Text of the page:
Species: Burhinus capensis
Etymology: Burhinus = derived from Latin meaning large or great nose. capensis = of/from the Cape region.
IUCN Conservation Status: Least Concern
For many decades we knew of this bird as the “Dikkop”, but today they are referred to as Thick-knees, in reference to their swollen tibia-tarsal joints. This name is misleading however, as the tibia-tarsal region is the bird’s ankle and not its knee! Thick-knees are common, largely nocturnal birds found across most of southern Africa and equally at home in fynbos, grassland and savanna. They avoid tropical forest along the eastern coastal seaboard.
Largely nocturnal, when most activity and calling takes place, but are frequently seen standing perfectly still under cover during the day. They choose backgrounds such as dry stony ground, or fallen leaves, or dry veld grass and sand, where their mottled colouration renders them almost invisible. When threatened, or protecting a nest, Spotted Thick-knees will splay out their wings revealing a white and black-striped pattern. This sudden contrast and display seems to divert wandering animals like cattle, elephants and antelope, away from the nest.
Thick-knees have long, stilt-like yellow legs together with yellow eyes. The bill is black but yellow at the base. The feathers on the face have white patches and the body feathers are brown interspersed with white and covered with a regular pattern of black blotches. This colour affords exceptional camouflage in some environments, especially fynbos. The loud whistling cackle is heard at night when these birds venture into the open in search of their food. When approached they take flight but usually only over a short distance before settling to ground again, where their long legs aid in rapid running motion.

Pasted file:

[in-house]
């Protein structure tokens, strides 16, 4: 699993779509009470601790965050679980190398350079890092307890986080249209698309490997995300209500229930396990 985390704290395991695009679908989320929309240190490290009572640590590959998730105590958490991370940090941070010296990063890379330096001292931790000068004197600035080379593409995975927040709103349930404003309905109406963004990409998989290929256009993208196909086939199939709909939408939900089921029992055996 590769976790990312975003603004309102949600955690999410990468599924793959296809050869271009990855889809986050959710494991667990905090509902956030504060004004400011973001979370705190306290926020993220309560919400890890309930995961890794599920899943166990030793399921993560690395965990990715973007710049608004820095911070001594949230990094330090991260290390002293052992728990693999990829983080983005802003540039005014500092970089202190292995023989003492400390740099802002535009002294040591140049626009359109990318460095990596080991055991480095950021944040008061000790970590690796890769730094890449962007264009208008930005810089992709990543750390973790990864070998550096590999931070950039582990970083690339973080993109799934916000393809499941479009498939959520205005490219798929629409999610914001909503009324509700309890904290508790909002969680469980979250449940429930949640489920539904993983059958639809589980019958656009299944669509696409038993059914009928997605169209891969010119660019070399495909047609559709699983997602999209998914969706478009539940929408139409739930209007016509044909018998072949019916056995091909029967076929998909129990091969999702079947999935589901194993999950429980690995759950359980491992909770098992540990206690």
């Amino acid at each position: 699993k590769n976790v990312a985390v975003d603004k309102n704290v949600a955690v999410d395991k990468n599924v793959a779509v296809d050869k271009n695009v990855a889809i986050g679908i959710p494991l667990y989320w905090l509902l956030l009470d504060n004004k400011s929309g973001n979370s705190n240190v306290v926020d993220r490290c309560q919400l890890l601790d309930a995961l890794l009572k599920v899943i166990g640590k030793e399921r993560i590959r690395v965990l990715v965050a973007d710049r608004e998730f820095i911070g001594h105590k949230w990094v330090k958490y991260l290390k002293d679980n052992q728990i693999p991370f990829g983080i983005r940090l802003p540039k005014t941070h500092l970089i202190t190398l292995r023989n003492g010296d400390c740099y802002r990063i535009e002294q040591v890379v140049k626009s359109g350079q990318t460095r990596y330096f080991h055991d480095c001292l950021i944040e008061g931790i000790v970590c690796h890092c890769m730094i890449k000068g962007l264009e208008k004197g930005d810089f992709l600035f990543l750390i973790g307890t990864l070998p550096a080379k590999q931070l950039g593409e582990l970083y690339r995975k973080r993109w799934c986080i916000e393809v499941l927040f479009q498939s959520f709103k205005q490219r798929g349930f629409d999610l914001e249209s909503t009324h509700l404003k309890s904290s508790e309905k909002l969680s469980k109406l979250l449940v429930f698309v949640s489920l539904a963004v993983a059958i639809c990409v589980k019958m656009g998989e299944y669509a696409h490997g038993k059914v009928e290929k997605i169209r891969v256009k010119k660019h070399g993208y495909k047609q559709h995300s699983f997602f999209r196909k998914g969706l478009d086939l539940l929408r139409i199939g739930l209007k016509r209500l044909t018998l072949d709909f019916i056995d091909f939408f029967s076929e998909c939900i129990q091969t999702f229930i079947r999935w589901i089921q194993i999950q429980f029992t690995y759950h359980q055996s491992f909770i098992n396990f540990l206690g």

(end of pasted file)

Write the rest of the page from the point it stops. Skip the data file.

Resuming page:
The Spotted Thick-knee feeds on a wide variety of invertebrate prey, including beetles, termites, grasshoppers, crickets, worms, spiders, scorpions and solifugids. They will also take frogs and small reptiles. They actively forage for their prey on open ground. These birds have exceptionally keen eyesight, even at night.
Females lay eggs in a shallow scrape above ground, either in the open or underneath a shrub or bush which affords the nest greater protection. 1-3 eggs are laid which take 24 to 30 days to hatch. Chicks are fed by both adults.
Spotted Thick-knee 1: Thick-knees are common, largely nocturnal birds.
Spotted Thick-knee 2: Their mottled colouration renders them almost invisible.
Spotted Thick-knee 3: A Spotted Thick-knee at Cape Point Nature Reserve.